This dissertation attempts to answer the following questions: Why do powerful democracies repeatedly fail to cut their losses in costly small wars? And why have democracies exhibited such behavior more often than nondemocracies? Thus, this dissertation links regime type with the tendency of powerful states to persist in costly small wars.
I argue that a two-step model, linking the incentives of political coalitions, existing institutional constraints, and war policy, explains the variation in behavior between democracies and nondemocracies in small wars. Within the model, there are five variables–three types of coalition incentives (the type and probability of domestic punishment, elite time horizons, and the role of war propaganda) and two domestic institutional constraints (the number of veto players and the pace of policy change). I hypothesize that the first three variables can push democratic political coalitions toward a dominant incentive to continue their investment in costly small wars. And the two institutional constraints at times act as safety locks on the foreign policy process, making it doubly difficult for democracies to cut their losses.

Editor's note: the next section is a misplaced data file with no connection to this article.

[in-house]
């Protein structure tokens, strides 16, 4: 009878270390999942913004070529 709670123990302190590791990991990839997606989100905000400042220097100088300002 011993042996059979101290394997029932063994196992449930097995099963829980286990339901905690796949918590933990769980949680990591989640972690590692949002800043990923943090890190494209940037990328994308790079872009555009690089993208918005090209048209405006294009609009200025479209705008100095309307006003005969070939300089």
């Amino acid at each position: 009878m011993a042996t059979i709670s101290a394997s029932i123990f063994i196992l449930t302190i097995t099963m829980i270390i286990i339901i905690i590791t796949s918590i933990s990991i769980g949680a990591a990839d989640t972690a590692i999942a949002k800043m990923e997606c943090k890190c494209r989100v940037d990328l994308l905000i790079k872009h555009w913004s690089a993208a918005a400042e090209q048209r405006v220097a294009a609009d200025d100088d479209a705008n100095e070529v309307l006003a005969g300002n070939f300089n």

The empirical section of this dissertation consists of four case studies: French-Indochina War, Iraqi Revolt of 1920, Soviet-Afghan War, and Sino-Vietnamese War of 1979. Two cases examine powerful states persisting in a costly, protracted small war, and two cases investigate powerful states cutting their losses in asymmetrical conflicts. The cases are used to determine whether my model of domestic politics accounts for the variation in state behavior in small wars. As such, I process trace the events and processes that contributed to various outcomes in each case. The four case analyses provide considerable support for the two-step model. I consider the model as “strongly passing” empirical tests in three of the cases (Indochina War, Soviet-Afghan War, and Sino-Vietnamese War), and “weakly passing” the remaining case (Iraqi Revolt of 1920).
My research offers sixteen timely, pertinent implications for academic scholarship and real world foreign policymaking. These implications directly target the two-step model, the three alternative explanations of this study, as well as several ancillary yet important insights into international relations.
|Commitee:||Herrmann, Richard, Schweller, Randall, Thompson, Alexander|
|School:||The Ohio State University|
|School Location:||United States -- Ohio|
|Source:||DAI-A 78/11(E), Dissertation Abstracts International|
|Subjects:||International Relations, Political science|
|Keywords:||Democratic foreign policy, Nondemocratic foreign policy, Regime type, Small wars|
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